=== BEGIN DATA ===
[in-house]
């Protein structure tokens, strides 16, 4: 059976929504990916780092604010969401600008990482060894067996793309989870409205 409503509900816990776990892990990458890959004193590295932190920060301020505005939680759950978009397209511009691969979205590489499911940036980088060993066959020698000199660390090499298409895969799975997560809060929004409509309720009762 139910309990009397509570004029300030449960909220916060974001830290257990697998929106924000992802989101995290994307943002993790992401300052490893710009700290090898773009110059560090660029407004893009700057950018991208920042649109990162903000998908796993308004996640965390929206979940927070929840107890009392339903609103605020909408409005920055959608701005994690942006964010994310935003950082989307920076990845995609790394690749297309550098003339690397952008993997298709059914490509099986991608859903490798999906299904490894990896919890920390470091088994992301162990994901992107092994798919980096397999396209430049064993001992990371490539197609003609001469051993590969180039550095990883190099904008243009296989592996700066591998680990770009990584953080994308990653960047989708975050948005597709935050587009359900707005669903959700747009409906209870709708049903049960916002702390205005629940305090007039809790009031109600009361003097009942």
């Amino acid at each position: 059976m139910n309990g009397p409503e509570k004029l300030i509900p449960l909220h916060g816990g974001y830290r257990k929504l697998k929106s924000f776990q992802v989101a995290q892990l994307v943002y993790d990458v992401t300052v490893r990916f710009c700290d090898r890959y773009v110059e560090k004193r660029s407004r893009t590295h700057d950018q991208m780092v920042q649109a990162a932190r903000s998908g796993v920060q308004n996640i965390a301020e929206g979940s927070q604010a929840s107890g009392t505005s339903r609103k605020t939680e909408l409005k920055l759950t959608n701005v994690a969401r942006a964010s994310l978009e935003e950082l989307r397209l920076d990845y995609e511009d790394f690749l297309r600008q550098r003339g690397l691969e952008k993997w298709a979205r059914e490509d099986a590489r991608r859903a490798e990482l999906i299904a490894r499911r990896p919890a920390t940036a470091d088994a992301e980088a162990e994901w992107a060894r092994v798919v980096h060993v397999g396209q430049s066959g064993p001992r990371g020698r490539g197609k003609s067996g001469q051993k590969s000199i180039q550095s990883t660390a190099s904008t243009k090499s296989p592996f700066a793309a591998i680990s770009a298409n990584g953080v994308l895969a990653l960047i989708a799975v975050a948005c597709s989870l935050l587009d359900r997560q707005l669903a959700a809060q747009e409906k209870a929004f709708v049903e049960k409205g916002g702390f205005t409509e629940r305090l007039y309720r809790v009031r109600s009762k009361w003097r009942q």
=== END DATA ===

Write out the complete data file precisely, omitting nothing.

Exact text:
[in-house]
């Protein structure tokens, strides 16, 4: 059976929504990916780092604010969401600008990482060894067996793309989870409205 409503509900816990776990892990990458890959004193590295932190920060301020505005939680759950978009397209511009691969979205590489499911940036980088060993066959020698000199660390090499298409895969799975997560809060929004409509309720009762 139910309990009397509570004029300030449960909220916060974001830290257990697998929106924000992802989101995290994307943002993790992401300052490893710009700290090898773009110059560090660029407004893009700057950018991208920042649109990162903000998908796993308004996640965390929206979940927070929840107890009392339903609103605020909408409005920055959608701005994690942006964010994310935003950082989307920076990845995609790394690749297309550098003339690397952008993997298709059914490509099986991608859903490798999906299904490894990896919890920390470091088994992301162990994901992107092994798919980096397999396209430049064993001992990371490539197609003609001469051993590969180039550095990883190099904008243009296989592996700066591998680990770009990584953080994308990653960047989708975050948005597709935050587009359900707005669903959700747009409906209870709708049903049960916002702390205005629940305090007039809790009031109600009361003097009942």
């Amino acid at each position: 059976m139910n309990g009397p409503e509570k004029l300030i509900p449960l909220h916060g816990g974001y830290r257990k929504l697998k929106s924000f776990q992802v989101a995290q892990l994307v943002y993790d990458v992401t300052v490893r990916f710009c700290d090898r890959y773009v110059e560090k004193r660029s407004r893009t590295h700057d950018q991208m780092v920042q649109a990162a932190r903000s998908g796993v920060q308004n996640i965390a301020e929206g979940s927070q604010a929840s107890g009392t505005s339903r609103k605020t939680e909408l409005k920055l759950t959608n701005v994690a969401r942006a964010s994310l978009e935003e950082l989307r397209l920076d990845y995609e511009d790394f690749l297309r600008q550098r003339g690397l691969e952008k993997w298709a979205r059914e490509d099986a590489r991608r859903a490798e990482l999906i299904a490894r499911r990896p919890a920390t940036a470091d088994a992301e980088a162990e994901w992107a060894r092994v798919v980096h060993v397999g396209q430049s066959g064993p001992r990371g020698r490539g197609k003609s067996g001469q051993k590969s000199i180039q550095s990883t660390a190099s904008t243009k090499s296989p592996f700066a793309a591998i680990s770009a298409n990584g953080v994308l895969a990653l960047i989708a799975v975050a948005c597709s989870l935050l587009d359900r997560q707005l669903a959700a809060q747009e409906k209870a929004f709708v049903e049960k409205g916002g702390f205005t409509e629940r305090l007039y309720r809790v009031r109600s009762k009361w003097r009942q």